Stratified economically, the still living obviously continues to uphold the capitalist holdings of cash money in a post-apocalyptic civilization when the logical priority should be tangible and functional items. In attempting to recreate the normality of their previous civilization, humanity not only represses the zombies in Land of the Dead, but also some of their own because they“[have] left no other tie twixt man and man but naked self-interest and callous cash payment” (Marx 127). This further class differentiation allows for a representation of all the class levels theorized by Marx.

First and foremost, in Land of the Dead the bourgeoisie is exemplified by the tyrannical Kaufman, who views all humans as replaceable and everything else as an asset with a set monetary value—he is capitalism personified. Kaufman runs the entire city from a penthouse in Fiddler’s Green—the apotheosis of capitalism and materialism—a building he allegedly didn’t build but “took over.” Owning every aspect of production, Kaufman filters down vices such as drugs, alcohol, and prostitution to the population of the slums, keeping them placated and complacent to his fascistic domination and the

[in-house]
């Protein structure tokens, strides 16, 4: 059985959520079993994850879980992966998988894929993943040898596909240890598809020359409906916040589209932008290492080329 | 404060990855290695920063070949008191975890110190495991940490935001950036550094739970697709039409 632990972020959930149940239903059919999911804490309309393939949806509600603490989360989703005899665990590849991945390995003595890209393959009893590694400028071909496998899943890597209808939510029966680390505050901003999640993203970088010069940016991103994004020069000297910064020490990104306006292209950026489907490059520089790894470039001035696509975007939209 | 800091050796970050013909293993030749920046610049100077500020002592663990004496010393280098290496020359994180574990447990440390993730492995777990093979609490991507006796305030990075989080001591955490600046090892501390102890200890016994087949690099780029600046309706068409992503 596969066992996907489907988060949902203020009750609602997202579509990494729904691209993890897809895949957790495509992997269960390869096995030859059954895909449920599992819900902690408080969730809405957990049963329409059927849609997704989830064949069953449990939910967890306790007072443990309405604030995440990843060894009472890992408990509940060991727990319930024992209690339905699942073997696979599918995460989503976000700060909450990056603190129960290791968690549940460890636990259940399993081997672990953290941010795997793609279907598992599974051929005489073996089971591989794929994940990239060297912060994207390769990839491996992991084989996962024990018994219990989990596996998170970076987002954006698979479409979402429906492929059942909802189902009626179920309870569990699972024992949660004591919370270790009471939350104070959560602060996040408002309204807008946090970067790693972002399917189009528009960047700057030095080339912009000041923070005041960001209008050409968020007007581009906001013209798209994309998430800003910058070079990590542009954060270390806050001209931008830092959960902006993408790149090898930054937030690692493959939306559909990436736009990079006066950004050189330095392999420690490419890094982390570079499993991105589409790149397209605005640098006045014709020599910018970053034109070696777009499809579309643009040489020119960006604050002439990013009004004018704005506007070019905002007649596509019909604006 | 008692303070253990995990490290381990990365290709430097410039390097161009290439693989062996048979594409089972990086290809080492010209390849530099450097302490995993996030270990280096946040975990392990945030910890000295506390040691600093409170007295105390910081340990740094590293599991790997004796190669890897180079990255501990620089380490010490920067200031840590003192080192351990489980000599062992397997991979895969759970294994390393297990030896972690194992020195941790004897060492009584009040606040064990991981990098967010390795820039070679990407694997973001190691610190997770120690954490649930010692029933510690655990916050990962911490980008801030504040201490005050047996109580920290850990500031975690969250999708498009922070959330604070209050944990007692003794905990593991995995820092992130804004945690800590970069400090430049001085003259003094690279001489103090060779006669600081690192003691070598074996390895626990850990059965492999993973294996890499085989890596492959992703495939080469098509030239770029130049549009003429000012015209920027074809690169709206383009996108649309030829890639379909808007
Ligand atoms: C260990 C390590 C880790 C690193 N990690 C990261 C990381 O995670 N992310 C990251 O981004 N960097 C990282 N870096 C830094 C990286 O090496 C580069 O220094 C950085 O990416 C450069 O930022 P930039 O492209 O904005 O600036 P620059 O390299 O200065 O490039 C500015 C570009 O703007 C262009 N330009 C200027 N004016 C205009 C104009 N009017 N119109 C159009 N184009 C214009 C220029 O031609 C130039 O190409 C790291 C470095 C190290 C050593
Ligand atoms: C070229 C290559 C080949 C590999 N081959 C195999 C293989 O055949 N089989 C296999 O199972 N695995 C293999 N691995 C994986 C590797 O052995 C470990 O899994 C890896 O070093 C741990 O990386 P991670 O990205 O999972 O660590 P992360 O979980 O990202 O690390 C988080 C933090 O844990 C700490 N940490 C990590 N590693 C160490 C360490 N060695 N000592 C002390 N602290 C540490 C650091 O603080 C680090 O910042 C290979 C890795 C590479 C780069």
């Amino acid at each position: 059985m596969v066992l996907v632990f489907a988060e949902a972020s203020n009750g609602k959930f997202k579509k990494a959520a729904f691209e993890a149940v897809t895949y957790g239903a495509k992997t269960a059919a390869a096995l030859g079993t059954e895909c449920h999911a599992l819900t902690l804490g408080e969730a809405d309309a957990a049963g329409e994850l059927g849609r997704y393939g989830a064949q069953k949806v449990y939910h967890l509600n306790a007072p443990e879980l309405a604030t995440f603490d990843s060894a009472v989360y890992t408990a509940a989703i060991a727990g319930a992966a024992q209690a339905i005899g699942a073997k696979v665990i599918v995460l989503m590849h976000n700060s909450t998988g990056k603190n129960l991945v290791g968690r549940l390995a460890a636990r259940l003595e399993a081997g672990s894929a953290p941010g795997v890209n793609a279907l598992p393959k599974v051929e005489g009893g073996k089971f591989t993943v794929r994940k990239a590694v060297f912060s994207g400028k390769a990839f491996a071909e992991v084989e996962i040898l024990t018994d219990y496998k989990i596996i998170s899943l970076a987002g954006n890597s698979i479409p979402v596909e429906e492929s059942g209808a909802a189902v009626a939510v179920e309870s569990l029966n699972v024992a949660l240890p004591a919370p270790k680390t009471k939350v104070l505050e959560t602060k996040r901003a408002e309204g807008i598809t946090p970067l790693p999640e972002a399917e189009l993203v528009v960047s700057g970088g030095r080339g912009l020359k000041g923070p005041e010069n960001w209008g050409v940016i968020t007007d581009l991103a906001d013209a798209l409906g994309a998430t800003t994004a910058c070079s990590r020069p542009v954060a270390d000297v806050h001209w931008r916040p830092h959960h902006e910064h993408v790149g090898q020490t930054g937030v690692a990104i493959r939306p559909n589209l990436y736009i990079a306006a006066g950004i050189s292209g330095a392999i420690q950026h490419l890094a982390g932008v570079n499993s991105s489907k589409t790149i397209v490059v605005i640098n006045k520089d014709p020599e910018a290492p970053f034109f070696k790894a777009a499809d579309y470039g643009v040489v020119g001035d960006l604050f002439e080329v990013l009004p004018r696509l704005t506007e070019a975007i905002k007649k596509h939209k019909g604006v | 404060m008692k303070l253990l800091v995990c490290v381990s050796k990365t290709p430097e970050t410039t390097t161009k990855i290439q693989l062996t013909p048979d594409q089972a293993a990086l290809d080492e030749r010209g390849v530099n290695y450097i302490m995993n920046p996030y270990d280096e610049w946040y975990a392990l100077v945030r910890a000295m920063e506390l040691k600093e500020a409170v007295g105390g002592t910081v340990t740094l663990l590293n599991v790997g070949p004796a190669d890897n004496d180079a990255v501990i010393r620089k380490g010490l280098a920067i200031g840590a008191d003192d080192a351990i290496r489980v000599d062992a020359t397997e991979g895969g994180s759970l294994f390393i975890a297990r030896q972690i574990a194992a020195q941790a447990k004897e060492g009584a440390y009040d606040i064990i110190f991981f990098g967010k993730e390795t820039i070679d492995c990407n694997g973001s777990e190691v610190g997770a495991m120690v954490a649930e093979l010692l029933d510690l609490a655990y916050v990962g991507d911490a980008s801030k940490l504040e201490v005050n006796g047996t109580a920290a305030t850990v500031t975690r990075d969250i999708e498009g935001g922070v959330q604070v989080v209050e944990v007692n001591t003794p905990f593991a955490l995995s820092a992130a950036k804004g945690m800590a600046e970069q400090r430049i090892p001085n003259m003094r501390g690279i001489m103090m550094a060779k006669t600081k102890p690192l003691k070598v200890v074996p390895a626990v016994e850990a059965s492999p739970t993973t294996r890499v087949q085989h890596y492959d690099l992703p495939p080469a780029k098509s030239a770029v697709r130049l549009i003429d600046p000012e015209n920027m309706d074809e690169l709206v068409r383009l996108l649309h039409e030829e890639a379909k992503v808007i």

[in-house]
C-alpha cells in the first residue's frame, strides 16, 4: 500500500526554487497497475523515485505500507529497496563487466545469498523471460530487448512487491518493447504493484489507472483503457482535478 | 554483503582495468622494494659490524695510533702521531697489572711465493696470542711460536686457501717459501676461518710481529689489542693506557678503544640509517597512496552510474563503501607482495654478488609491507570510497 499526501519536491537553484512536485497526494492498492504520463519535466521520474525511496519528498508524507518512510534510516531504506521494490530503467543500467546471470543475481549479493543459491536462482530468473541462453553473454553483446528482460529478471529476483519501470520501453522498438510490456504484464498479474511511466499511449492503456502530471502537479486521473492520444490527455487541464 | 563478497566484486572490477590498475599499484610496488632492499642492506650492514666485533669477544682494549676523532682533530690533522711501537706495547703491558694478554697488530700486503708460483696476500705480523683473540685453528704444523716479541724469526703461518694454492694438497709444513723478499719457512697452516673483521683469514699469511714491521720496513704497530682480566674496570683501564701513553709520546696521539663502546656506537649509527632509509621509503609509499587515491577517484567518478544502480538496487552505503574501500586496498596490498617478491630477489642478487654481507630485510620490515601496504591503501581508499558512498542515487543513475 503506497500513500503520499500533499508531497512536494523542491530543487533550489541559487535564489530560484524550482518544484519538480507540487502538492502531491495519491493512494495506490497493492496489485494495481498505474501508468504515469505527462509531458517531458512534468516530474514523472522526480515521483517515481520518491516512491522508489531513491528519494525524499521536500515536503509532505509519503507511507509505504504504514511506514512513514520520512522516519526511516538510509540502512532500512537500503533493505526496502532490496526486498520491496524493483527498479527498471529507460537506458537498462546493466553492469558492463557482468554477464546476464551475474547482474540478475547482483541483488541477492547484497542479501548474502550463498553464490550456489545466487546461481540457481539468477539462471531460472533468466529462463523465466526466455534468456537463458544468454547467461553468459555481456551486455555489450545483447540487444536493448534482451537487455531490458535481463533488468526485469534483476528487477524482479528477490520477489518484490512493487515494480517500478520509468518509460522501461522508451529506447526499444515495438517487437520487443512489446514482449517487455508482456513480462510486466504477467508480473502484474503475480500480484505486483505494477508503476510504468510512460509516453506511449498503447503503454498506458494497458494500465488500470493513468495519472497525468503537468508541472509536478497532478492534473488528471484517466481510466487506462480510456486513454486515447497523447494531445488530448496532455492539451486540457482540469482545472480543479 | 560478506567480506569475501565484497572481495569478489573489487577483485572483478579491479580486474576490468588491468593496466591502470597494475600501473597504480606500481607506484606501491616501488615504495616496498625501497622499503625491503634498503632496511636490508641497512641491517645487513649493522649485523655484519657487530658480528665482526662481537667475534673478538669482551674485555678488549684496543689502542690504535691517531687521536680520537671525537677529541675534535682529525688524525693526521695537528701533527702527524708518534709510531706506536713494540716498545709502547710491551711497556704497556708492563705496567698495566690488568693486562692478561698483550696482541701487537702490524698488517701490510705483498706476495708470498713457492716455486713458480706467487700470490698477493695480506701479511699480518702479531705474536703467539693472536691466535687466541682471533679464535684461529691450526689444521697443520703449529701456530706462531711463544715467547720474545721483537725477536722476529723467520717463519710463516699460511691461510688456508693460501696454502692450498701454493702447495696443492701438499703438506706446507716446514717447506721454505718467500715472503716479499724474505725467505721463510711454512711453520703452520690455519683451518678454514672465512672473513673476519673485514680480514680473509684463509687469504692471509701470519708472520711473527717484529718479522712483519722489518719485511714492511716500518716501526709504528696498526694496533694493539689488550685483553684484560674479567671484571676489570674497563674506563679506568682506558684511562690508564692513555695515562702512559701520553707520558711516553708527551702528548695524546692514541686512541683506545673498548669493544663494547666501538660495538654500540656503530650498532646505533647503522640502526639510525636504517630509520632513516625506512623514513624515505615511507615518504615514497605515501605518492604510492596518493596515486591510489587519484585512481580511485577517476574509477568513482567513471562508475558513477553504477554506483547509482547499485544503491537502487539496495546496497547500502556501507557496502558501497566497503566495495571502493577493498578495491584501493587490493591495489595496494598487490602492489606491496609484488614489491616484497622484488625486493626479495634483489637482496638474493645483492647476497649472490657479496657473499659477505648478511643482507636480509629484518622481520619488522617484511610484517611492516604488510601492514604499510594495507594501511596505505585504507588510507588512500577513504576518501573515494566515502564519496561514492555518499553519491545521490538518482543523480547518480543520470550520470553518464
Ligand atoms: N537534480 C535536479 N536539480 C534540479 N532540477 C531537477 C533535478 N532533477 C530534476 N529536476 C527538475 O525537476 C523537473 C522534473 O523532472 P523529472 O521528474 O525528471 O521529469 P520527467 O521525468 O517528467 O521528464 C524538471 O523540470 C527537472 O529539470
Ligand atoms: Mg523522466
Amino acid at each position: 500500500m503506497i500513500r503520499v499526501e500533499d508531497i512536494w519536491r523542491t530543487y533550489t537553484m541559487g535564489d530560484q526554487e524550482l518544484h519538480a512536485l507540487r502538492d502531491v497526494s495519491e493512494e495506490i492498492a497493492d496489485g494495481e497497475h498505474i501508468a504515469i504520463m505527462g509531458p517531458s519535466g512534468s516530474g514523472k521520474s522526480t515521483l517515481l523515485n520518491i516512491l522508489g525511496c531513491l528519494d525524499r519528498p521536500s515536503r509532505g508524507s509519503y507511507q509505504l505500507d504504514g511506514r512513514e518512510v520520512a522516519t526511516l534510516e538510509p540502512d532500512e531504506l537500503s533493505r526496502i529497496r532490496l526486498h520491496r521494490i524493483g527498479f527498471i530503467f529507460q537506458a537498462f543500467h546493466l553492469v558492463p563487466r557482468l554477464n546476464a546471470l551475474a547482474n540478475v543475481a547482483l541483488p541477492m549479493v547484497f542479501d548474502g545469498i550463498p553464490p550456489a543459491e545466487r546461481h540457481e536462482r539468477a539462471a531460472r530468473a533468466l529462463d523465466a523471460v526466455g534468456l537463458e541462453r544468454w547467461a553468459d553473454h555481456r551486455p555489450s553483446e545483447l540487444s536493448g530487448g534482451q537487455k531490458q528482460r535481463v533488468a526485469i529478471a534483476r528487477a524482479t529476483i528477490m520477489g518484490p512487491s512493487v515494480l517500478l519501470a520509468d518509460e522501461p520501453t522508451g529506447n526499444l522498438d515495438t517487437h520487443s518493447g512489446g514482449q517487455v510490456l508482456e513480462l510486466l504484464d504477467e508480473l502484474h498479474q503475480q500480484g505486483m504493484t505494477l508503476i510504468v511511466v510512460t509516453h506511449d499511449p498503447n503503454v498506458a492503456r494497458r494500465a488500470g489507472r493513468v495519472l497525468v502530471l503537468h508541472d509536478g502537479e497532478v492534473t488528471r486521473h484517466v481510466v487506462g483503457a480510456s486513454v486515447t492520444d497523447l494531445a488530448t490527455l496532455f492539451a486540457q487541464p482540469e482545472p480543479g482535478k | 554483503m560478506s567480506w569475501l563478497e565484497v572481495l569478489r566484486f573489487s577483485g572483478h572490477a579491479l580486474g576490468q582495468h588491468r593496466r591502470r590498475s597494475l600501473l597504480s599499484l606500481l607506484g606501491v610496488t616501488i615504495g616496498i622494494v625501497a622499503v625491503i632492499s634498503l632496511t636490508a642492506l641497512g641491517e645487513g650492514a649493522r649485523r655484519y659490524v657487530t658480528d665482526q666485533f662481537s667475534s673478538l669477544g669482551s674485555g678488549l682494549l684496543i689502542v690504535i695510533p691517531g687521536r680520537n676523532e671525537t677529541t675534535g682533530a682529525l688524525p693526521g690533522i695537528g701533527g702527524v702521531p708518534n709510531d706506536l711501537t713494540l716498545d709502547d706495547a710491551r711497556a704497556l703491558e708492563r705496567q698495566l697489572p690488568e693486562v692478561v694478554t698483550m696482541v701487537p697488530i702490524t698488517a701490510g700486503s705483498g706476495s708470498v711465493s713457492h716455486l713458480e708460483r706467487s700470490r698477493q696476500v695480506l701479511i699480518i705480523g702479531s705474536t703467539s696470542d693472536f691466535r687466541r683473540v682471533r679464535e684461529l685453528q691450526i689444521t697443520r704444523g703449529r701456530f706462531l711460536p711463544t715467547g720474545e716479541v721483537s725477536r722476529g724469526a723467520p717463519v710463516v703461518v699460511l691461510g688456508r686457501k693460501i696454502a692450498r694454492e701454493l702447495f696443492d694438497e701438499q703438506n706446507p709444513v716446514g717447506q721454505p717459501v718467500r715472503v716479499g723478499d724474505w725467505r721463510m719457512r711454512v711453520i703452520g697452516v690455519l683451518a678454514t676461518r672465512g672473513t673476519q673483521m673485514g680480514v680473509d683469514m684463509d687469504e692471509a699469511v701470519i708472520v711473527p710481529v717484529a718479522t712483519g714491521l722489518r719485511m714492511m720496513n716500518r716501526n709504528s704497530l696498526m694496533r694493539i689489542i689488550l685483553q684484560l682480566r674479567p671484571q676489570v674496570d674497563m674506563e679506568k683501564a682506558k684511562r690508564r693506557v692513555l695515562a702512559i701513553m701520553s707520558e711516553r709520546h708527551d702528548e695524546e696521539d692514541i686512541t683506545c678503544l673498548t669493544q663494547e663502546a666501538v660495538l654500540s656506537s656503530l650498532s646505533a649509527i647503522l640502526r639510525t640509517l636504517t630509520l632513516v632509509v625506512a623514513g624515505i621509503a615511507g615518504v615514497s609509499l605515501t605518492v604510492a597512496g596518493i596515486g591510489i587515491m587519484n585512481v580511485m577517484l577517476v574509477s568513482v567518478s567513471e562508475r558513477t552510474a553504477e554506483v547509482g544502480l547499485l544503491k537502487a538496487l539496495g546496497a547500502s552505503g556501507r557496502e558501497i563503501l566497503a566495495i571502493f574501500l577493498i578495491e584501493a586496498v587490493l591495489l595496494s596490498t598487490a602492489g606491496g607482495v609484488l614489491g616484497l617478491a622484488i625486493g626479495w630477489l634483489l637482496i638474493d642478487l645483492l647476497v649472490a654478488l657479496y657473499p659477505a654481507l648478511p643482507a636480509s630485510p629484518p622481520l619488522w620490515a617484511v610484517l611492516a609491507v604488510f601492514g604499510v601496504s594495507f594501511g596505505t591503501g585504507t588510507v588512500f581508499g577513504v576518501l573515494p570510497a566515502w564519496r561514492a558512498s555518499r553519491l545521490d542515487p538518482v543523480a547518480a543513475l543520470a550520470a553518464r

surrounding zombie threat. Those who do challenge him are either promptly imprisoned or murdered by his personal military force. In short, Kaufman is the ruling class and the military, maintaining absolute dominance over the city.